The latest effort from Matthew Saville (best known for the films Noise and Felony) focuses on a depressed real estate agent (of a certain generation) as he reconnects with a mother figure, grapples with the exploitative nature of his work and tries to form a meaningful relationship with his ex-wife and son. Funded in part by the Adelaide Film Festival Investment Fund, Screen Australia and the Australian Directors Guild, it’s easy to see how Saville has filled his Australian content edict, with every scene and every plot development oozing “Aussie stories about our modern Aussie blokes in Australia”. My grandma’s going to love it, but it doesn’t necessarily mean it’s good cinema.
A Month of Sundays follows Frank (Anthony LaPaglia), an Adelaide-based realtor who has lost himself in later life. After the death of his estranged mother and a divorce with his (still amicable) wife, Wendy (Justine Clark), Frank is depressed, yet his upbringing places him in the generation of men who supress and ignore their emotion. This makes for a role that lacks nuance, as LaPaglia understatedly trudges from sequence to sequence, with the character’s developing emotional arc never emerging in the physicality of LaPaglia’s performance as the film progresses. One night, Frank receives a call from a woman claiming to be his mother; instead of explaining the misunderstanding, Frank engages her in conversation, a futile attempt to patch up his fraught relationship with his dead parent. Once it becomes apparent to Sarah (Julia Blake) that Frank is not, in fact, her son Damien (Donal Forde), the two agree to meet, falling into something of a mother-son relationship – albeit, a far more honest one than either of them is used to experiencing – much to her son’s chagrin. Through this, Frank begins to regain his self-confidence whilst Sarah’s health begins to deteriorate.1
Frustratingly, this film is far too understated to justify the lack of subtlety in its themes and portrayal of a certain generation of Australian life. This is completely to its detriment, sullying its chances of fully connecting with an international audience, and squandering some stand-out performances from John Clarke as Frank’s boss Phillip – who is responsible for nearly all of the comedy in this ‘Comedy/Drama’ affair – as well as Julia Blake and Justine Clark, who are the only people that manages to give this production a semblance of life. LaPaglia has shown himself to be capable of far more nuance from this sort of character – just look at his role in Holding The Man earlier this year – so its a shame to see him sit fully within his comfortable, awkward shell throughout. Even in a comedic moment midway into the piece, which sees Frank bossing around the crew on the set of his wife’s TV show who assume he’s important because he’s in a suit,2 LaPaglia plays the same character, never revealing another side of Frank to the audience, making the whole sequence feel clunky and unrealistic. It’s not only in performances that the film feels stuck between genres; discounting a handful of choice scenes, by the film’s end we’re left with many unexplored emotional avenues that serve only to reinforce the film’s stuntedness in that regard.3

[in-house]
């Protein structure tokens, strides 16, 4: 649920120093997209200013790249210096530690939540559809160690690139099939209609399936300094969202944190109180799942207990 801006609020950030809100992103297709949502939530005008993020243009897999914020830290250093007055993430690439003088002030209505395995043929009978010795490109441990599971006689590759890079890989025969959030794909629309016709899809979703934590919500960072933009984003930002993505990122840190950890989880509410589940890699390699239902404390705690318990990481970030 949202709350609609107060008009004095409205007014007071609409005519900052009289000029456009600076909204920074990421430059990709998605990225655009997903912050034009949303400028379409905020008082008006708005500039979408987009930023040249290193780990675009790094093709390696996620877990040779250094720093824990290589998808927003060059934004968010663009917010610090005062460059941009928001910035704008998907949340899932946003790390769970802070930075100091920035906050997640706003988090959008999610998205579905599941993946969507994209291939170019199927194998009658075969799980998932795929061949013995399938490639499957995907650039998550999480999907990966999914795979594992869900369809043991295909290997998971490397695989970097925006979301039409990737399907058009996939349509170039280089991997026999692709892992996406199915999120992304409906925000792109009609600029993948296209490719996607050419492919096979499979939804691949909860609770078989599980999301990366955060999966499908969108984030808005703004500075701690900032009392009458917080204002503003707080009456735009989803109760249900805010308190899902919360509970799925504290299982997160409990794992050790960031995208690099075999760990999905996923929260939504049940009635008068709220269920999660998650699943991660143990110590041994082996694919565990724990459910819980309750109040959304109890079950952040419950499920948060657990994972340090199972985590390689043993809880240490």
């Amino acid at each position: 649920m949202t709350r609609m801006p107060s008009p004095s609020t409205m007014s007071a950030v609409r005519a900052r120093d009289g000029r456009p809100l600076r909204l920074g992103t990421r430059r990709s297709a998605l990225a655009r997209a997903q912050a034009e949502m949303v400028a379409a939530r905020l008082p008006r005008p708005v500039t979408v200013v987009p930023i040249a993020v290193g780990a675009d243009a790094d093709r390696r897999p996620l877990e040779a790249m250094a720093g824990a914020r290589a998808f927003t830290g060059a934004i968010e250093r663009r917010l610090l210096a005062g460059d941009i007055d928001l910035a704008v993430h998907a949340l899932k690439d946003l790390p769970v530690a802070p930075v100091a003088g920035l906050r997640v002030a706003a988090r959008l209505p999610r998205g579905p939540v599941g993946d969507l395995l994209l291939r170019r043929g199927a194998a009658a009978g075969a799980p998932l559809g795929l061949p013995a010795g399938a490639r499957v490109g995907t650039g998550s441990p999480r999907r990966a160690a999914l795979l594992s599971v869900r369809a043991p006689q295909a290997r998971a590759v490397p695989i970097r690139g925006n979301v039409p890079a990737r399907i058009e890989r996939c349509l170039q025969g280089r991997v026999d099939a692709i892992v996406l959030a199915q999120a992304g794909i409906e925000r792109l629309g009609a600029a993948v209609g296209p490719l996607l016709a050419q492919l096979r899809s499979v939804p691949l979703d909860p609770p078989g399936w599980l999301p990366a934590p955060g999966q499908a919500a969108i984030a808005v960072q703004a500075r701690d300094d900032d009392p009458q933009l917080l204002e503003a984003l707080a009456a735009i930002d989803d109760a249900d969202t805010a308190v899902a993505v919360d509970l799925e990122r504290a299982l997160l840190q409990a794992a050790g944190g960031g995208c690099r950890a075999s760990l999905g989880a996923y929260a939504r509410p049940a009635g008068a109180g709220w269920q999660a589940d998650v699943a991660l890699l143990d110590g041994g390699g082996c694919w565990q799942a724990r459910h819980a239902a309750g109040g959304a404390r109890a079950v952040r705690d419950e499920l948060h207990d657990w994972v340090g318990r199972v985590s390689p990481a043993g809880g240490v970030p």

It’s not all bad, though – Mark Wareham’s cinematography, while nothing inventive, is very impressive, with beautiful, professional shots of Adelaide’s suburbs springing to life on screen.4 In fact, all of the technical aspects of this film are extremely well executed, demonstrating a wealth of Aussie talent involved in the project behind the scenes. The same wealth of talent can’t readily be seen in the film’s tropes of Australiana, though: running the gamut of exploitative housing prices, men of a certain generation, strained relationships with family members,5 and, of course, our diggers.
Whilst the final product feels poorly paced and dull, it doesn’t feel like an unfinished mess, suggesting that Saville has completed the exact project that he wanted to make. The film culminates in an ending that perfectly fits the rules and regulations of satisfying self-contained scriptwriting 101, but does little to make A Month of Sundays worth noting. While proficiently executed, it’s a con, designed to make audiences feel warm and fuzzy inside through the enforcement of lazy tropes, tacking on a feeling of finality that feigns at strong-pacing and sound plotting throughout the film, rather than demonstrating it.